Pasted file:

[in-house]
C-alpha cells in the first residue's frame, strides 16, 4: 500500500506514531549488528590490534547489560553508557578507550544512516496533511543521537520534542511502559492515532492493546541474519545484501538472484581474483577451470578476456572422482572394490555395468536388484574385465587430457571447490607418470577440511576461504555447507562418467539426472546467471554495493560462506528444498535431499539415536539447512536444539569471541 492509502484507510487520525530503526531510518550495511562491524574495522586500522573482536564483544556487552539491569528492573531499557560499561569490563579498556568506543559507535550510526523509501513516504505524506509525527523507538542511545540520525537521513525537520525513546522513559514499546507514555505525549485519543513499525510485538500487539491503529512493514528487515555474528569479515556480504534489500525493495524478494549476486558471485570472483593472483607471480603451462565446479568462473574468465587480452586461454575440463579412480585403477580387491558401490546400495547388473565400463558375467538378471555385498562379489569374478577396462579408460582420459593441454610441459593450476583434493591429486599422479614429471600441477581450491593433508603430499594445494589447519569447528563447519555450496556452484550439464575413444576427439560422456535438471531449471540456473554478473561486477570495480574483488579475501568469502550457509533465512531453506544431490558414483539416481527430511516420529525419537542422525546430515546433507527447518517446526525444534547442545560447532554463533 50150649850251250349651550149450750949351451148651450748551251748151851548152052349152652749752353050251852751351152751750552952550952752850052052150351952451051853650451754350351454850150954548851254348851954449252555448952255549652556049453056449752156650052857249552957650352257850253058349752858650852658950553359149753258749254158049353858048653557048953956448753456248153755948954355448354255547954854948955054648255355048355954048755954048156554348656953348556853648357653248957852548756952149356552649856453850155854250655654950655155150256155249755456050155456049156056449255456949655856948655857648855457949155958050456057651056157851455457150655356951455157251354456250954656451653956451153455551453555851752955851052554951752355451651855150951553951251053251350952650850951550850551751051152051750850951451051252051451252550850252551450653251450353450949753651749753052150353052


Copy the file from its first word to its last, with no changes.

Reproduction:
[in-house]
C-alpha cells in the first residue's frame, strides 16, 4: 500500500506514531549488528590490534547489560553508557578507550544512516496533511543521537520534542511502559492515532492493546541474519545484501538472484581474483577451470578476456572422482572394490555395468536388484574385465587430457571447490607418470577440511576461504555447507562418467539426472546467471554495493560462506528444498535431499539415536539447512536444539569471541 492509502484507510487520525530503526531510518550495511562491524574495522586500522573482536564483544556487552539491569528492573531499557560499561569490563579498556568506543559507535550510526523509501513516504505524506509525527523507538542511545540520525537521513525537520525513546522513559514499546507514555505525549485519543513499525510485538500487539491503529512493514528487515555474528569479515556480504534489500525493495524478494549476486558471485570472483593472483607471480603451462565446479568462473574468465587480452586461454575440463579412480585403477580387491558401490546400495547388473565400463558375467538378471555385498562379489569374478577396462579408460582420459593441454610441459593450476583434493591429486599422479614429471600441477581450491593433508603430499594445494589447519569447528563447519555450496556452484550439464575413444576427439560422456535438471531449471540456473554478473561486477570495480574483488579475501568469502550457509533465512531453506544431490558414483539416481527430511516420529525419537542422525546430515546433507527447518517446526525444534547442545560447532554463533 50150649850251250349651550149450750949351451148651450748551251748151851548152052349152652749752353050251852751351152751750552952550952752850052052150351952451051853650451754350351454850150954548851254348851954449252555448952255549652556049453056449752156650052857249552957650352257850253058349752858650852658950553359149753258749254158049353858048653557048953956448753456248153755948954355448354255547954854948955054648255355048355954048755954048156554348656953348556853648357653248957852548756952149356552649856453850155854250655654950655155150256155249755456050155456049156056449255456949655856948655857648855457949155958050456057651056157851455457150655356951455157251354456250954656451653956451153455551453555851752955851052554951752355451651855150951553951251053251350952650850951550850551751051152051750850951451051252051451252550850252551450653251450353450949753651749753052150353052